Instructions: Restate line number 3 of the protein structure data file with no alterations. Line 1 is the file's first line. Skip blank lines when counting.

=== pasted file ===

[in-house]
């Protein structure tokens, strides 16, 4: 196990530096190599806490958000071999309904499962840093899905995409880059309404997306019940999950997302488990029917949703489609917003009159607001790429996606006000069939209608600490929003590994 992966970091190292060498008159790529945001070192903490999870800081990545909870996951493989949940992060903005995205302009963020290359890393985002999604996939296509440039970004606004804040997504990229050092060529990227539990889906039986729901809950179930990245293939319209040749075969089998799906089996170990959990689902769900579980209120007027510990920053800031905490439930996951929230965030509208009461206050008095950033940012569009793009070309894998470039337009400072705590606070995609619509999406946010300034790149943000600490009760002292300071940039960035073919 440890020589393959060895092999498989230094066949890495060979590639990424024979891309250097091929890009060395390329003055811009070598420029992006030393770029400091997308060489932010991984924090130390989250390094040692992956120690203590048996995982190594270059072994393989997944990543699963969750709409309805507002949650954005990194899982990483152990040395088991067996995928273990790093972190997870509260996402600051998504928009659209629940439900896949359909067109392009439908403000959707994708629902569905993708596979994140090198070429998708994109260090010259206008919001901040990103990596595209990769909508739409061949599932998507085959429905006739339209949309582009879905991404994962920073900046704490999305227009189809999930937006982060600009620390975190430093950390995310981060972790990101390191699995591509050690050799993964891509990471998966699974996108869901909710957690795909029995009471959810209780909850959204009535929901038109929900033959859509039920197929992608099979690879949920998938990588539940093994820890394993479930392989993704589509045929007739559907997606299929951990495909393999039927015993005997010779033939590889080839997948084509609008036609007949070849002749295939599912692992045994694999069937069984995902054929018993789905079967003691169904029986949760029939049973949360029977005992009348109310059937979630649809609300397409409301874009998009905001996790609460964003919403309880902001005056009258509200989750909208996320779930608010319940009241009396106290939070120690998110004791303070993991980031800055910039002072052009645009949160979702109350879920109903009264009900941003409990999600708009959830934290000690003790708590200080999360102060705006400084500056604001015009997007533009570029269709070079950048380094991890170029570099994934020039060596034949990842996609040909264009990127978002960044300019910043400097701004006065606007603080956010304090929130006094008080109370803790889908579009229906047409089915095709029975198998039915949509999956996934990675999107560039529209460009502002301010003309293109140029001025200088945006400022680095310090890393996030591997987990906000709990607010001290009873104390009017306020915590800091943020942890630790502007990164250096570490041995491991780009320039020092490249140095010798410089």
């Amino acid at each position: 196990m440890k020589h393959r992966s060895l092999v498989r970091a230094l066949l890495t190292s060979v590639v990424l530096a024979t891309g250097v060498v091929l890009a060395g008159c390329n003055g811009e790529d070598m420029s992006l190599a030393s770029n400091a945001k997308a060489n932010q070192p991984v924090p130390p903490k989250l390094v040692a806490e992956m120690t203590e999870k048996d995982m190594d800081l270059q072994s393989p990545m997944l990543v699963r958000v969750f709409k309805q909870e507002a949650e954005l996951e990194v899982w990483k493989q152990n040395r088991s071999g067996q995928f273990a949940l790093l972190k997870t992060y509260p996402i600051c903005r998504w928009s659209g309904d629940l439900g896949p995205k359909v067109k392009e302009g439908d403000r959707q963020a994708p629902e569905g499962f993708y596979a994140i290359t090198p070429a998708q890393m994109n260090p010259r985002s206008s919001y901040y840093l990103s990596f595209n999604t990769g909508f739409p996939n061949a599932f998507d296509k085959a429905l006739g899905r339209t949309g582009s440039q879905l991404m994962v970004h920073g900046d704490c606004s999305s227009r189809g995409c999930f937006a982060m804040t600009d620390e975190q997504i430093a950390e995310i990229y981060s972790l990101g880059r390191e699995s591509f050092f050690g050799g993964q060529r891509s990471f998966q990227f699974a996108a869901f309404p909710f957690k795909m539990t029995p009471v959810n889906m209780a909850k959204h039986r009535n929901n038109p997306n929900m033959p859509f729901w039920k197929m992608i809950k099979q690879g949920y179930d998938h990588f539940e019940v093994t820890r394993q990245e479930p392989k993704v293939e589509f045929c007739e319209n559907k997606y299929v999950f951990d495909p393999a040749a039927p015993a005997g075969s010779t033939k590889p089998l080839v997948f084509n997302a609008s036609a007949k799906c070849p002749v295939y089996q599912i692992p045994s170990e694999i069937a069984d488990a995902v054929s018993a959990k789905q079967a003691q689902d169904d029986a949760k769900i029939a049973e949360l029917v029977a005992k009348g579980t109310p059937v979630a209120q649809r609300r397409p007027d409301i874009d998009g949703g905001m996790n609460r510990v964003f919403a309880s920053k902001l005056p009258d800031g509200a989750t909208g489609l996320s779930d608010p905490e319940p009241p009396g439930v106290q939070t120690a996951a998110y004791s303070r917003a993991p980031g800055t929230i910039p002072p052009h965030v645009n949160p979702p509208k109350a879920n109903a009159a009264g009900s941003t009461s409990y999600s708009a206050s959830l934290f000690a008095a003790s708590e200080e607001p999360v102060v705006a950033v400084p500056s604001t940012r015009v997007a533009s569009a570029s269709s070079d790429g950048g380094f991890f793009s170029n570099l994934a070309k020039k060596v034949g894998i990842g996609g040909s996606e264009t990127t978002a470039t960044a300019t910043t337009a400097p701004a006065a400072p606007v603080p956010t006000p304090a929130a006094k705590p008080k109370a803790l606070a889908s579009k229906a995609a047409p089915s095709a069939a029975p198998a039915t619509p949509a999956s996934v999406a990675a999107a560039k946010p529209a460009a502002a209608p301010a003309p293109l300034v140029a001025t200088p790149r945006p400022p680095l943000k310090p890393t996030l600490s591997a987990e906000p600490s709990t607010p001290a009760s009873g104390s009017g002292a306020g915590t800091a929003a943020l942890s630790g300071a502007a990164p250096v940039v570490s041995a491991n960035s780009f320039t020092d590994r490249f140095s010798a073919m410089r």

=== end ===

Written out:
């Amino acid at each position: 196990m440890k020589h393959r992966s060895l092999v498989r970091a230094l066949l890495t190292s060979v590639v990424l530096a024979t891309g250097v060498v091929l890009a060395g008159c390329n003055g811009e790529d070598m420029s992006l190599a030393s770029n400091a945001k997308a060489n932010q070192p991984v924090p130390p903490k989250l390094v040692a806490e992956m120690t203590e999870k048996d995982m190594d800081l270059q072994s393989p990545m997944l990543v699963r958000v969750f709409k309805q909870e507002a949650e954005l996951e990194v899982w990483k493989q152990n040395r088991s071999g067996q995928f273990a949940l790093l972190k997870t992060y509260p996402i600051c903005r998504w928009s659209g309904d629940l439900g896949p995205k359909v067109k392009e302009g439908d403000r959707q963020a994708p629902e569905g499962f993708y596979a994140i290359t090198p070429a998708q890393m994109n260090p010259r985002s206008s919001y901040y840093l990103s990596f595209n999604t990769g909508f739409p996939n061949a599932f998507d296509k085959a429905l006739g899905r339209t949309g582009s440039q879905l991404m994962v970004h920073g900046d704490c606004s999305s227009r189809g995409c999930f937006a982060m804040t600009d620390e975190q997504i430093a950390e995310i990229y981060s972790l990101g880059r390191e699995s591509f050092f050690g050799g993964q060529r891509s990471f998966q990227f699974a996108a869901f309404p909710f957690k795909m539990t029995p009471v959810n889906m209780a909850k959204h039986r009535n929901n038109p997306n929900m033959p859509f729901w039920k197929m992608i809950k099979q690879g949920y179930d998938h990588f539940e019940v093994t820890r394993q990245e479930p392989k993704v293939e589509f045929c007739e319209n559907k997606y299929v999950f951990d495909p393999a040749a039927p015993a005997g075969s010779t033939k590889p089998l080839v997948f084509n997302a609008s036609a007949k799906c070849p002749v295939y089996q599912i692992p045994s170990e694999i069937a069984d488990a995902v054929s018993a959990k789905q079967a003691q689902d169904d029986a949760k769900i029939a049973e949360l029917v029977a005992k009348g579980t109310p059937v979630a209120q649809r609300r397409p007027d409301i874009d998009g949703g905001m996790n609460r510990v964003f919403a309880s920053k902001l005056p009258d800031g509200a989750t909208g489609l996320s779930d608010p905490e319940p009241p009396g439930v106290q939070t120690a996951a998110y004791s303070r917003a993991p980031g800055t929230i910039p002072p052009h965030v645009n949160p979702p509208k109350a879920n109903a009159a009264g009900s941003t009461s409990y999600s708009a206050s959830l934290f000690a008095a003790s708590e200080e607001p999360v102060v705006a950033v400084p500056s604001t940012r015009v997007a533009s569009a570029s269709s070079d790429g950048g380094f991890f793009s170029n570099l994934a070309k020039k060596v034949g894998i990842g996609g040909s996606e264009t990127t978002a470039t960044a300019t910043t337009a400097p701004a006065a400072p606007v603080p956010t006000p304090a929130a006094k705590p008080k109370a803790l606070a889908s579009k229906a995609a047409p089915s095709a069939a029975p198998a039915t619509p949509a999956s996934v999406a990675a999107a560039k946010p529209a460009a502002a209608p301010a003309p293109l300034v140029a001025t200088p790149r945006p400022p680095l943000k310090p890393t996030l600490s591997a987990e906000p600490s709990t607010p001290a009760s009873g104390s009017g002292a306020g915590t800091a929003a943020l942890s630790g300071a502007a990164p250096v940039v570490s041995a491991n960035s780009f320039t020092d590994r490249f140095s010798a073919m410089r």